Wednesday, February 29, 2012

The Legends of the 'Leap Day Proposal'...

Pin It Now!

I couldn't let today go by without a feature on Leap Day Proposals now, could I? ~ a once in every four years opportunity after all :) 


Source
So where { or how } did Leap Day Proposals or a woman's right to propose to her man all start? 

As you would expect a few countries lay claim to the tradition or have a variation of it! Of course, being a proud Irish Woman ;) I am going to say it all started here, in Ireland, in the 5th Century :) ...

St. Bridget, the romantic soul she was, apparently felt greatly upset for her fellow 'sisters' and how long it took for some of their 'beaus' to propose, so she took it upon herself and complained to St. Patrick { who had done such great work for us, ridding all the 'snakes' in Ireland } and brought the matter to his attention, that it should be a woman's right to choose and propose to a husband too...

However, it appears that St Patrick was rather a traditional sort and liked the idea of a man proposing to a woman, but saw that St. Bridget had a point and so ' decreed ' that yearning { don't you just love that term ?} women could propose to their beaus on February 29th { every four years }. ~ how very kind of him!!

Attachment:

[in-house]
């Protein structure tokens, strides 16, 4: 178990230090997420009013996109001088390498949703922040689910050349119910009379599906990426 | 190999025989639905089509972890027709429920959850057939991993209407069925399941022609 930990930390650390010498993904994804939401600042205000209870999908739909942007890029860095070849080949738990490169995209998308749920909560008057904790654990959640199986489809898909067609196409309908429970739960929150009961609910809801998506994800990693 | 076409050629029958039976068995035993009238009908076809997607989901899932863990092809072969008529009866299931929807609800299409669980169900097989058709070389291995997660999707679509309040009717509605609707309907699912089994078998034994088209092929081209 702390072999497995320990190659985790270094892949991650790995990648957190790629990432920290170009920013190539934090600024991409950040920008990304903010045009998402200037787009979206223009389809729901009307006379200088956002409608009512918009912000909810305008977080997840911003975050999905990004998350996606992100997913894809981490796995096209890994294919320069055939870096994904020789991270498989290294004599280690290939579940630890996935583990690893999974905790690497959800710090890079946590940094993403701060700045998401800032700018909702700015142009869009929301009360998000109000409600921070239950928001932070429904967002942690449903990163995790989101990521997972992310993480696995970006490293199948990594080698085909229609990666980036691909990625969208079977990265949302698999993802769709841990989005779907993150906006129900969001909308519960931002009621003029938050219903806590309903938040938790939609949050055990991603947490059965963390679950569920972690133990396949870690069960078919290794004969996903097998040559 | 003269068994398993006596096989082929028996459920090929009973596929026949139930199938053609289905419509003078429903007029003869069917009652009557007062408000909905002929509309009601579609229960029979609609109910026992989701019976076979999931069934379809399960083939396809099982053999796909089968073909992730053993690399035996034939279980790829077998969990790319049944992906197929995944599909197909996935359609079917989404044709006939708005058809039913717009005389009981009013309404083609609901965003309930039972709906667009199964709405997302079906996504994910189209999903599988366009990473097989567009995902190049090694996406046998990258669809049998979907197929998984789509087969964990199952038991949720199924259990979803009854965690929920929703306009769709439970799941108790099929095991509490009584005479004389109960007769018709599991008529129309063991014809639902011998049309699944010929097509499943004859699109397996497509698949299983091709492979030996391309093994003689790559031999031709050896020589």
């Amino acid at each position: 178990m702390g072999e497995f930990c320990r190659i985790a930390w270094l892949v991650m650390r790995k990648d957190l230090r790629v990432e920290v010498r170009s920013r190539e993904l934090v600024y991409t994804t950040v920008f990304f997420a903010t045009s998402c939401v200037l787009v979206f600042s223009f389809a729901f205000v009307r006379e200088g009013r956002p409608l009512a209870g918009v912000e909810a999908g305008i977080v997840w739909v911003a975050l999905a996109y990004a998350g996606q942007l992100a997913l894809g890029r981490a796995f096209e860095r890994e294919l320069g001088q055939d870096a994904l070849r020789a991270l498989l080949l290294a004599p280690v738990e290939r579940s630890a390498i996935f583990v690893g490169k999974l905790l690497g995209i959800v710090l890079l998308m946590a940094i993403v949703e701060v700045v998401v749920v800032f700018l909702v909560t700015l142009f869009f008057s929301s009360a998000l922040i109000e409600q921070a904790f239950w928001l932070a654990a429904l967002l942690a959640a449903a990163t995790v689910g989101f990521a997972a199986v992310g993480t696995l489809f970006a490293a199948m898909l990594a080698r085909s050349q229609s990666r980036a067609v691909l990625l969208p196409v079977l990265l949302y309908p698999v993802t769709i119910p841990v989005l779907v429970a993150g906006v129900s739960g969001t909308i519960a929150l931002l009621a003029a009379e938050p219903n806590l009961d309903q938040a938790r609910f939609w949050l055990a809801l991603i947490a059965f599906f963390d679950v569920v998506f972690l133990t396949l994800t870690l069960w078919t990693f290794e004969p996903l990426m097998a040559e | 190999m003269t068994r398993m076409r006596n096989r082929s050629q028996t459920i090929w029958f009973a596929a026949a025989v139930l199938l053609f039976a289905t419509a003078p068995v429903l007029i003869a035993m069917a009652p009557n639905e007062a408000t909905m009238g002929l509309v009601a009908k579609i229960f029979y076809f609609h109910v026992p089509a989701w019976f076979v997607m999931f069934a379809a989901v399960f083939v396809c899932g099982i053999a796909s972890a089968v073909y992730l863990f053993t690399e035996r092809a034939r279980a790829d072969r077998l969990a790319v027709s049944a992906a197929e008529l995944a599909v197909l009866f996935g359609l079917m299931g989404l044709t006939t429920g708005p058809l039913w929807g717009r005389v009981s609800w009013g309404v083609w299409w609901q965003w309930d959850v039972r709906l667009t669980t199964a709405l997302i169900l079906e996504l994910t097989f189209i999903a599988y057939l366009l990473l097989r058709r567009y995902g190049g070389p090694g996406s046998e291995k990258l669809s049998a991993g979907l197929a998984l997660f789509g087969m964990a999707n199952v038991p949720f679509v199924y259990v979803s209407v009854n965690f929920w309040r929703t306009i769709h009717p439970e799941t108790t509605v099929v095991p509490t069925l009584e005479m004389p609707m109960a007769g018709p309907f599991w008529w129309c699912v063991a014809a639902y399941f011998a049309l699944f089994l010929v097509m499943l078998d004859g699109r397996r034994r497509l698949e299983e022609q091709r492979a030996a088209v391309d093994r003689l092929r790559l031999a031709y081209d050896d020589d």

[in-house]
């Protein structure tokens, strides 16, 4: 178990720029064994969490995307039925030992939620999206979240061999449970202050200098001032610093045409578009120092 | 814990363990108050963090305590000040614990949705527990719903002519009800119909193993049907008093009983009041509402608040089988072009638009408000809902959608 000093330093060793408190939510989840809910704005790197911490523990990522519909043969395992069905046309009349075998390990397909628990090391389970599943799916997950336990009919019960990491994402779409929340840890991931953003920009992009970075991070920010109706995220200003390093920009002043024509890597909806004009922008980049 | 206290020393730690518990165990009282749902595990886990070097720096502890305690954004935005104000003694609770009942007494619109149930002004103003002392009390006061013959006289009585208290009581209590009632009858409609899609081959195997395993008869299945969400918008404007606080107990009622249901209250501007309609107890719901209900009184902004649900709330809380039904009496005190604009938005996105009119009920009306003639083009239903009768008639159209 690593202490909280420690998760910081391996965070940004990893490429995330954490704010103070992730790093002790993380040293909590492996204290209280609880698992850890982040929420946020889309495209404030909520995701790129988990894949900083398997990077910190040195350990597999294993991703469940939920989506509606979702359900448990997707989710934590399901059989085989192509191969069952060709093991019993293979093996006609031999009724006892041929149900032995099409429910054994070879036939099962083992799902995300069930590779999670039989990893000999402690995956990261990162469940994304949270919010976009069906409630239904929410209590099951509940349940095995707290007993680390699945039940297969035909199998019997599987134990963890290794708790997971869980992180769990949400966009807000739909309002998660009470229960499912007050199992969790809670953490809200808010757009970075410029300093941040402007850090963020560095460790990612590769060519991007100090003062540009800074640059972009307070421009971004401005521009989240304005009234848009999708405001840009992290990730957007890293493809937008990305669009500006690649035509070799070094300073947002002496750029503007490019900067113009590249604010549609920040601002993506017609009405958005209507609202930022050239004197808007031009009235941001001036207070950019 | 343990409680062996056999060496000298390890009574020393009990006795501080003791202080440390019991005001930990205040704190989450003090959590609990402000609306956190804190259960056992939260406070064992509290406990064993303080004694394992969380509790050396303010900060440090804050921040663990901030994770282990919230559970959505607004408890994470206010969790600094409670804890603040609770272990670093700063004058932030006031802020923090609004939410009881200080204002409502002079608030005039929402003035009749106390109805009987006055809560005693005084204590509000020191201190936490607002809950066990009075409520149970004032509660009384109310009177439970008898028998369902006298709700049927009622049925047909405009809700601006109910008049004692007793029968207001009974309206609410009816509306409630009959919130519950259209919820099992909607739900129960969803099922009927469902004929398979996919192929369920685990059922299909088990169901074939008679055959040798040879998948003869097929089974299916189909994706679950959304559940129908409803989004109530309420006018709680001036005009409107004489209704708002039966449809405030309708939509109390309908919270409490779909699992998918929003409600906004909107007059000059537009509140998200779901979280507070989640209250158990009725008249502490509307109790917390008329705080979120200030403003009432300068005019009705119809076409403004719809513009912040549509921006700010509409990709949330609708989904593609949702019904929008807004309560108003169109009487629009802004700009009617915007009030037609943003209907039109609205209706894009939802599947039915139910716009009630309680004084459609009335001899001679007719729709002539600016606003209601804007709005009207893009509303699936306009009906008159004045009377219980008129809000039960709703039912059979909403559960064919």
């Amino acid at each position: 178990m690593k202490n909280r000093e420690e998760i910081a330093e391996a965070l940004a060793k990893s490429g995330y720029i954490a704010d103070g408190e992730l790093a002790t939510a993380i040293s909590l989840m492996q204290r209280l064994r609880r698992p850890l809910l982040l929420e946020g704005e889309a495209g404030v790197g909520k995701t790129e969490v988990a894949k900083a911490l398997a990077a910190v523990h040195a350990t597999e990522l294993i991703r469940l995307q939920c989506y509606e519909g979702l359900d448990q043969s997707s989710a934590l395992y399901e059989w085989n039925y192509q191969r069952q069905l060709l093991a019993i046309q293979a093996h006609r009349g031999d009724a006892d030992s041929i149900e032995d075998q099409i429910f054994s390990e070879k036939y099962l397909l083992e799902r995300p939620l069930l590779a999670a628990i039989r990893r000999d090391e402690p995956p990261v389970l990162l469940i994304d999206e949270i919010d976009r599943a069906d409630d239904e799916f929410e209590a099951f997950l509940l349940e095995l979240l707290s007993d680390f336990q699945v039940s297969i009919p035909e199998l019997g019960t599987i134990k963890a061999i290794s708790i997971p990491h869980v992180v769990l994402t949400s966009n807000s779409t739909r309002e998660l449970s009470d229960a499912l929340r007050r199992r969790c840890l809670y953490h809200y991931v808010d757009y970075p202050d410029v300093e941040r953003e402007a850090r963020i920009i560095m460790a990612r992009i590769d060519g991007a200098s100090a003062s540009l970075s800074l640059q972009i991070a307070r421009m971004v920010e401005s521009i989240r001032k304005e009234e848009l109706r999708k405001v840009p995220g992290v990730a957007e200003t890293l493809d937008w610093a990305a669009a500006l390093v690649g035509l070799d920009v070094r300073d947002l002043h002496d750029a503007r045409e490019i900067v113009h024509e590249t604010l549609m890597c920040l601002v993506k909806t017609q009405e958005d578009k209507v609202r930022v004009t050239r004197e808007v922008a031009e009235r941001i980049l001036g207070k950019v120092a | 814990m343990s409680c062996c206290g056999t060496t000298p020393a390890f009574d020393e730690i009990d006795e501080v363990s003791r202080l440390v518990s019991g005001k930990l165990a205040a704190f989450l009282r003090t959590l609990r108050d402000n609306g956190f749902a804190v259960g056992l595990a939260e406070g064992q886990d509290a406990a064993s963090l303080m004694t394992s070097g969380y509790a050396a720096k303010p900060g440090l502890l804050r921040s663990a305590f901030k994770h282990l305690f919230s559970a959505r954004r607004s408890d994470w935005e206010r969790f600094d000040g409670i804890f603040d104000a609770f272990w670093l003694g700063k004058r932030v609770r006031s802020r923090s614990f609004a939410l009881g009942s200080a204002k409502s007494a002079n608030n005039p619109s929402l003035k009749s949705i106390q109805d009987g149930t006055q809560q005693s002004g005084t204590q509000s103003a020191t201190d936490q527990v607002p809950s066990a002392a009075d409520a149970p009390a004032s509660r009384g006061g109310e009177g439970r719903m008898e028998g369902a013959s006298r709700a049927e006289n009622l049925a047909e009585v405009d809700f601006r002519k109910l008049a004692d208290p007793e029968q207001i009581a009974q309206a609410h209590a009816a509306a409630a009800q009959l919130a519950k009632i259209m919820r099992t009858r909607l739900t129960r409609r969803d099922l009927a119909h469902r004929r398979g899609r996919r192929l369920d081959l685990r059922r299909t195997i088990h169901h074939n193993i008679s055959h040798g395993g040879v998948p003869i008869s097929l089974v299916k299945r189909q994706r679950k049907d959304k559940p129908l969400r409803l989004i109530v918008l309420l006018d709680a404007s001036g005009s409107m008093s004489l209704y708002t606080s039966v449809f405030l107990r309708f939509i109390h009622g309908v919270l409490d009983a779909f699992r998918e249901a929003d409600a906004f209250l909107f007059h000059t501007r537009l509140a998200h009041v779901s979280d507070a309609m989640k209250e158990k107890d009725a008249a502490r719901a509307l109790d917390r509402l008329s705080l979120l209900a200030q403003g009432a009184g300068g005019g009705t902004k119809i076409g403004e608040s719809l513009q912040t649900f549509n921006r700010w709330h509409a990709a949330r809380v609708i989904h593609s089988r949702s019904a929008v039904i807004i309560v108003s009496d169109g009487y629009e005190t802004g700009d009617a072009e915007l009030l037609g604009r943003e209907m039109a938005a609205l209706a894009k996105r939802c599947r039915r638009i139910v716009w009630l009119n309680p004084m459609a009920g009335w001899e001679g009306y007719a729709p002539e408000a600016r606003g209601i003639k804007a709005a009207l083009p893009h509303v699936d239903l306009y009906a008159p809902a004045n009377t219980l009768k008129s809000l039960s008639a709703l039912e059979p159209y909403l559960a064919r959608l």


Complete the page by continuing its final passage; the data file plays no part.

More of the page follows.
In Britain,, a similar 'Leap Day Proposal' exists for women... according to Old English law, February 29th had no legal standing, it existed merely to 'fix' a problem in a calendar and only occurred every 4 years. As it was also law that only man could propose to women, it became tradition on February 29th, that as the date no legal stance, other problems could be 'fixed' also... such as women waiting too long for a proposal could take matters into their own hands and pop the question to their time-wasting beaus! { Note to self... must find out what the average age was a bride was back then... cause these 'beaus' must have been taking YEARS! } 

Interestingly traditions exist in the case that a man refuses a Leap Day Proposal...

In Finland a man must buy a woman fabric for a skirt if her refuses her proposal.

In Denmark, the 'fine' is 12 pairs of gloves { presumably to hide the woman's 'shame' of no wedding ring. }

On the flip side, in Greece it is considered bad luck to get married during a leap year and often engaged couples will avoid a leap year wedding because of this superstition.

So are you planning to pop the question today? If so I would love to hear how it went!!
continue reading "The Legends of the 'Leap Day Proposal'..."